Employing six 500-gallon tanks, Blakemore blends his batches. Brewing time is 8-14 hours, depending on temperature and batch size. Too much heat risks the concoction killing itself off.

All is going quite well thus far this season, unlike 2019’s double-whammy when his pinto bean crop was savaged by a grasshopper invasion and clobbered by a bout of humongous hail. He’s put in more spotted beans this year, as well as the newbie legume.

Most of Colorado’s spring moisture occurs in April-May. That’s when lentils do most of their growing, Blakemore said. So he’ll plant for 2021 in mid-March (lentils can withstand up to five hard freezes without a problem) to get an earlier jump on the season and beat out competing weeds.

“That’s a good thing with organic crops, he proclaimed. As is his finely tuned organic “tea.” Natural yet beneficial.

Between his Platteville dryland lentils and the additional 30-irrigated acres of pinto beans south of Lasalle, 64-year-old Blakemore (who works more than 100 hours/week) is thankful for all the help he can find.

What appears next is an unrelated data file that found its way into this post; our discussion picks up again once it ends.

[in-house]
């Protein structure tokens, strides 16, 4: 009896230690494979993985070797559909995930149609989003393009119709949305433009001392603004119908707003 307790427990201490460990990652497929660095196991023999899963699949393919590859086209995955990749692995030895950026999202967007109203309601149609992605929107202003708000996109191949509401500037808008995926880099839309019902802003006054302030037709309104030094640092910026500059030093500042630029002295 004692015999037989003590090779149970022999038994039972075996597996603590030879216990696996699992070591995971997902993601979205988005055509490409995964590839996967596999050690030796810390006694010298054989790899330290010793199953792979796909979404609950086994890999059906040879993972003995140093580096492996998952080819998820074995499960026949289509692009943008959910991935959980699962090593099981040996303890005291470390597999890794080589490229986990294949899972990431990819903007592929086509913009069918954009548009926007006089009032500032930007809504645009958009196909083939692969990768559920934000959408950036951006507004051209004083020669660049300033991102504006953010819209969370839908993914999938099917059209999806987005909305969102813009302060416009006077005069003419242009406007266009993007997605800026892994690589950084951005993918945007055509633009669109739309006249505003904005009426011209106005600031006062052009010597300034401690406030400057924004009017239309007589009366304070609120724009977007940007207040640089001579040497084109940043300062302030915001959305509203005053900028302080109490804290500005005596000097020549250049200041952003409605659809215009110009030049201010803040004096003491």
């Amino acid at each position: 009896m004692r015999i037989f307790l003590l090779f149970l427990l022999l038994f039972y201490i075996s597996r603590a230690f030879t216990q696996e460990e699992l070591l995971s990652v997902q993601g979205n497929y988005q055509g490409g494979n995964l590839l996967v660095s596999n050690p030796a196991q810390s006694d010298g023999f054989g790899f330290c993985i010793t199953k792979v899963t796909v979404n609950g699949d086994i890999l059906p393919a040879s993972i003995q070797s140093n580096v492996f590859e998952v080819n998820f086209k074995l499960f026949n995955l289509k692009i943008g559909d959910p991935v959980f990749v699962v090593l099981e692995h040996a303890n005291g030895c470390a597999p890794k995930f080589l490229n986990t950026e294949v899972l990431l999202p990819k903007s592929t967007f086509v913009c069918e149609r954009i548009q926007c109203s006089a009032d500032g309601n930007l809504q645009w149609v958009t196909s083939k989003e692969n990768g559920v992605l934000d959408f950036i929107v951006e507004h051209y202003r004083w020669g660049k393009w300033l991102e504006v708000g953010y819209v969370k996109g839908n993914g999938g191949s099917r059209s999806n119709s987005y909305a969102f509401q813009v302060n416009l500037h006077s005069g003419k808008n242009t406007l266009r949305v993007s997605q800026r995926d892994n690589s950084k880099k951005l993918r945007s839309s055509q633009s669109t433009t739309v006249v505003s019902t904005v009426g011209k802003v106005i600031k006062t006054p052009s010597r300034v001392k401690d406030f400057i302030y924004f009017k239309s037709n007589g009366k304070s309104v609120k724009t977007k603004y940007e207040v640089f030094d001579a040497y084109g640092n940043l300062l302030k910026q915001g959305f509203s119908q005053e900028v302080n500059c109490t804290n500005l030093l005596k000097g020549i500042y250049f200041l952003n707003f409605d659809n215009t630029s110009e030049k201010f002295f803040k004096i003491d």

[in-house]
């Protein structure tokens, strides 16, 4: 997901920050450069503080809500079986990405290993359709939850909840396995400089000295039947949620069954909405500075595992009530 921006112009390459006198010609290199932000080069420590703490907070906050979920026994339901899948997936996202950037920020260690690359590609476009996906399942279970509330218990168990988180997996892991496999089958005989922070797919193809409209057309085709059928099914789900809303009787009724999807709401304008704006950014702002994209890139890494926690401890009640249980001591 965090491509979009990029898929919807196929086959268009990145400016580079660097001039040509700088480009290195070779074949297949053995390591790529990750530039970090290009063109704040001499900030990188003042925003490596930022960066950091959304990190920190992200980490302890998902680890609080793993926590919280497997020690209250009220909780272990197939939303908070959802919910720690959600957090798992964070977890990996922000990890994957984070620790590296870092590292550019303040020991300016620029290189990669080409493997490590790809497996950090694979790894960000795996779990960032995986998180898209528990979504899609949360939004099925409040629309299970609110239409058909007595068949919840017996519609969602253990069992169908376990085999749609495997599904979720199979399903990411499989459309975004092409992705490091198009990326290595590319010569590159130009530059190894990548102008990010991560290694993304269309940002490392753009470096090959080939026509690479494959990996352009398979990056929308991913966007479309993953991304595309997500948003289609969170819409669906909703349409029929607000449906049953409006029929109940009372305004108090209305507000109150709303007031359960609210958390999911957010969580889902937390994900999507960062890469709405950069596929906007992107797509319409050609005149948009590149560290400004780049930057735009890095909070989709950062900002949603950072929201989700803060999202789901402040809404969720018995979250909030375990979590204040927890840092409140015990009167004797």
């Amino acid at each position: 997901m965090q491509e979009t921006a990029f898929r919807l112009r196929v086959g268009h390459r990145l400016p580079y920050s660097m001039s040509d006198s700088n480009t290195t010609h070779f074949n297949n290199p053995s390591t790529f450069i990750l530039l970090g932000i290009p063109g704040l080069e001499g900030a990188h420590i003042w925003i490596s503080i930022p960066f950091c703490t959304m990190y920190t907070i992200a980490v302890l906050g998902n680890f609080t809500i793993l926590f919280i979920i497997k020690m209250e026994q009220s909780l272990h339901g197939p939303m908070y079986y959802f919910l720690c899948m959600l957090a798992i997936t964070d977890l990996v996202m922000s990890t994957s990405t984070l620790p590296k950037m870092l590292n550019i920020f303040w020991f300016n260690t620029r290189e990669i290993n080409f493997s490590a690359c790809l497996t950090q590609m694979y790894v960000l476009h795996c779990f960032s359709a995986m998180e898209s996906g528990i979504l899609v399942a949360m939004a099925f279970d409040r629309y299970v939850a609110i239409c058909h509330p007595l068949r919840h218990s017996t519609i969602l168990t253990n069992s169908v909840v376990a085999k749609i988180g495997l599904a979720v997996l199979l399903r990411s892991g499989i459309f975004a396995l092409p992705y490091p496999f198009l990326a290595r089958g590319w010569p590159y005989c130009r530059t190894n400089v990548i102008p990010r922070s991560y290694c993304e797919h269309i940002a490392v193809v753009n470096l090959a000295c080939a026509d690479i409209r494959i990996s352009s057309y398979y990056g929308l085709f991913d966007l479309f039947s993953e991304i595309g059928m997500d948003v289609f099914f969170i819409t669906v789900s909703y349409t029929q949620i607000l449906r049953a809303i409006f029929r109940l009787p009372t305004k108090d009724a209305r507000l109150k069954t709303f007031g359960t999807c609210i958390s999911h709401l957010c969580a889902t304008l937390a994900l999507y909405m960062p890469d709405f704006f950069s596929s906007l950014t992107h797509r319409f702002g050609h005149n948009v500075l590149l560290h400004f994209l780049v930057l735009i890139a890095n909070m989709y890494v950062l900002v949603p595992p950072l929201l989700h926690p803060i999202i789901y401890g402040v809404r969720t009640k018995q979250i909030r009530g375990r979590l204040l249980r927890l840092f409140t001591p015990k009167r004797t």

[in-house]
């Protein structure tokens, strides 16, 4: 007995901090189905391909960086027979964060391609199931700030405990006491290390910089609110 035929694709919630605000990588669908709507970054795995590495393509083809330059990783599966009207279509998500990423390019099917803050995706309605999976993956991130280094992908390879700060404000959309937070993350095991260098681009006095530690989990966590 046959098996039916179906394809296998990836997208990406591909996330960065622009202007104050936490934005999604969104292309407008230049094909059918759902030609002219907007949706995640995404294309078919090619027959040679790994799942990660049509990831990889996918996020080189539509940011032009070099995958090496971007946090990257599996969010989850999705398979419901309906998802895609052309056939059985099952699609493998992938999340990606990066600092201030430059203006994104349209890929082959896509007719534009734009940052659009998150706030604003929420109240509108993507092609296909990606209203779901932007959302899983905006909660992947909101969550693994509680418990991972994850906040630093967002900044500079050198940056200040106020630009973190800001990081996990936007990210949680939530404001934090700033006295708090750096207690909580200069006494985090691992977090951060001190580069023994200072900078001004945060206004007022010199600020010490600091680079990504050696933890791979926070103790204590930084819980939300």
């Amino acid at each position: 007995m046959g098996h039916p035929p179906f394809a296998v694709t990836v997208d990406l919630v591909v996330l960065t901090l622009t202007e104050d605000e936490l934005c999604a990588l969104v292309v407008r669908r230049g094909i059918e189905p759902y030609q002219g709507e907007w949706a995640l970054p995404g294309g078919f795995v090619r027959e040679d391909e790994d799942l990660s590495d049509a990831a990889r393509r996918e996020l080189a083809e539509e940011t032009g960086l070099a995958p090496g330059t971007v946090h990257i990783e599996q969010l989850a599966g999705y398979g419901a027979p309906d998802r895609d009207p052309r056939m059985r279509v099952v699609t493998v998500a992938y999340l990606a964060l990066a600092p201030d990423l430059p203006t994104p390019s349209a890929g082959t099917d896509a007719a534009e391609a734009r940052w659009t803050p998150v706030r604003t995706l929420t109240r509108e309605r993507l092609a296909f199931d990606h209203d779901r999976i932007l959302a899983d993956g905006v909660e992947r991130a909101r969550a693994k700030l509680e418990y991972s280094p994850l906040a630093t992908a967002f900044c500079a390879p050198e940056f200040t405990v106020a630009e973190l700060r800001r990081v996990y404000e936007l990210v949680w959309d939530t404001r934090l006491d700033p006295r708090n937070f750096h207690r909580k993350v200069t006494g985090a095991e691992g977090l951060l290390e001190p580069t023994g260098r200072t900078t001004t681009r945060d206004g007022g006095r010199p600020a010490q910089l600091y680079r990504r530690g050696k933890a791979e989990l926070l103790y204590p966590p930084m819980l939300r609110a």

Not surprisingly, he declared special gratitude for his office manager, Kelby Lance. The 20-something-year-old woman who’s legitimately dedicated to Shelby Farm’s bottom line has even refused her salary when the going gets tough (such as during the 2019 grasshopper/hail barrage). Plus, her honesty is without question, added Blakemore.

He further praised Lance, “She’s the best assistant I’ve ever had, and especially talented as a bookkeeper.”

One more puzzle piece perfectly locked into place at Shelby Farms.

Contact Shelby Farms at shelbyfarmsorganic@gmail.com or call Kelby Lance, Office Manager at 720-854-8452. ❖

— Metzger is a freelance writer from Fort Collins, Colo. She can be reached at ponytime47@gmail.com.